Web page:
Do you know the difference between a Y-junction and crossroads, or a roundabout and an unmarked junction?

When approaching a junction or roundabout, you’ve got to slow down in time so you won’t have to brake harshly if you need to stop.

Always watch out for the more vulnerable road users such as children and cyclists.

8. Traffic

Can you deal safely with meeting, crossing and overtaking traffic?

Do you know when it’s illegal to overtake another vehicle?

9. Speed

What the appropriate speed is depends on:
• Official speed limit
• Condition of the road
• Weather
• Traffic
• Presence of other road users such as pedestrians and cyclists

10. Controlled Stop (Emergency Stop)

Hopefully, you won’t use this skill often because your eyes are always on the road and you can identify hazards well in advance. If you do need to brake quickly, it is important to keep both hands on the wheel and try to stop in a straight line.

If your car doesn’t have ABS brakes, you run the risk of skidding. If this starts to happen, fully release your brake pedal and then reapply. If the rear of your car is sliding sideways, you can make up for this by gently steering in the same direction. Press the clutch fully down just before you stop to avoid stalling the engine.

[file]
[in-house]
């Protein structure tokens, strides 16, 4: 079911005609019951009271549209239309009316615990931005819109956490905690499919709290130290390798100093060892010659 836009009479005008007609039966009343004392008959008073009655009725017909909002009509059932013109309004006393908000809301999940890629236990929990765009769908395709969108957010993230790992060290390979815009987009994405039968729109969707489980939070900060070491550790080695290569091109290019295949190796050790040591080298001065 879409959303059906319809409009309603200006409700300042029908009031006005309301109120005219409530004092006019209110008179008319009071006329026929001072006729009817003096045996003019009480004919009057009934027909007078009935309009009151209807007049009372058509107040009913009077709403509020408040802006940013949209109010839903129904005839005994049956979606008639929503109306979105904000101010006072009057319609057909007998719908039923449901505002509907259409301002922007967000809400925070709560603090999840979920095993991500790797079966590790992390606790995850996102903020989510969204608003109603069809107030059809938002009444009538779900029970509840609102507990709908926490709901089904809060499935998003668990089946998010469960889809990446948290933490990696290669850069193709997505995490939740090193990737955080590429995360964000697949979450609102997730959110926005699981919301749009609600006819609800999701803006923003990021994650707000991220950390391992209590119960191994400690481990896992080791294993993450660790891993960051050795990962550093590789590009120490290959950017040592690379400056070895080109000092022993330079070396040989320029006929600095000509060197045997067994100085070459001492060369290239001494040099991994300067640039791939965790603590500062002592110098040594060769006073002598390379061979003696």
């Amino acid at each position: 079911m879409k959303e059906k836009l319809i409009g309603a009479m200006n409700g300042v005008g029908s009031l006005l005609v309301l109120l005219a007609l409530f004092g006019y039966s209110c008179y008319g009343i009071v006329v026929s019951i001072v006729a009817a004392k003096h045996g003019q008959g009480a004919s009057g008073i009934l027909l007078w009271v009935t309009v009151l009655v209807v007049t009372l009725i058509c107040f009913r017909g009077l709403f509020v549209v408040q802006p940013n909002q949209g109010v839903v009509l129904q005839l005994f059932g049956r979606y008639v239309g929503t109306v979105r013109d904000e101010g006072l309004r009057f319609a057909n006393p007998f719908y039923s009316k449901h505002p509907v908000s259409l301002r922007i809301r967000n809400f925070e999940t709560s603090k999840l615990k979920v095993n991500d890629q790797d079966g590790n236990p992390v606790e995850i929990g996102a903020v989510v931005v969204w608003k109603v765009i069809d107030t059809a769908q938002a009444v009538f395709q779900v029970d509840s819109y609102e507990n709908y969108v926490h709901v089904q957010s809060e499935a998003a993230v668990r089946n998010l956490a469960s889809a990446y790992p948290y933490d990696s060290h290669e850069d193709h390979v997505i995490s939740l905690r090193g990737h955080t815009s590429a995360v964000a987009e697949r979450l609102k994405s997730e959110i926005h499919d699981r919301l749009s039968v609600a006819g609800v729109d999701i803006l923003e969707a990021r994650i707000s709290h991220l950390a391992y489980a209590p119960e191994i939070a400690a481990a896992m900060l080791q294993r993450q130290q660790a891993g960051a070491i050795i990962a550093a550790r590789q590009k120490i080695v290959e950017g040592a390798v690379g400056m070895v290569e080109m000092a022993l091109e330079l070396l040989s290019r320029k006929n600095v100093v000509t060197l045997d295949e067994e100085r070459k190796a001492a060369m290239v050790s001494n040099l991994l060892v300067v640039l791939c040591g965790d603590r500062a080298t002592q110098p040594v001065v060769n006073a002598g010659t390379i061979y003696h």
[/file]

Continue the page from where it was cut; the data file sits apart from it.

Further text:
11. Parallel parking

The internet is awash with videos and pictures of drivers making a fool of themselves while parking.
You need a lot of attention, precision, patience and practice to master this skill. Why not get in the right mood with our parking game?

12. Hazard awareness

You will need to complete a hazard perception test when you take the theory test and you need to pass both parts of the test at the same time. When you are driving you will need to be constantly using your perception skills to spot hazards and be able to plan to deal with them safely. The test is conducted online by showing you clips of road situations. You need to identify any developing hazards and click the mouse – Simple! Watch this video for more information.

13. Turning your car around

If you want to turn your car around to face the opposite direction, you’ll have to choose between:
• doing a U-turn
• reversing into a side street
• completing what used to be known as a ‘3 point turn’.

‘U Turn’

You can complete a ‘U Turn’ in wide roads, by utilising the mouth of a junction opposite you or by turning at a major junction or traffic lights. If the manoeuvre is not allowed in the location, then there will be signs prohibiting this.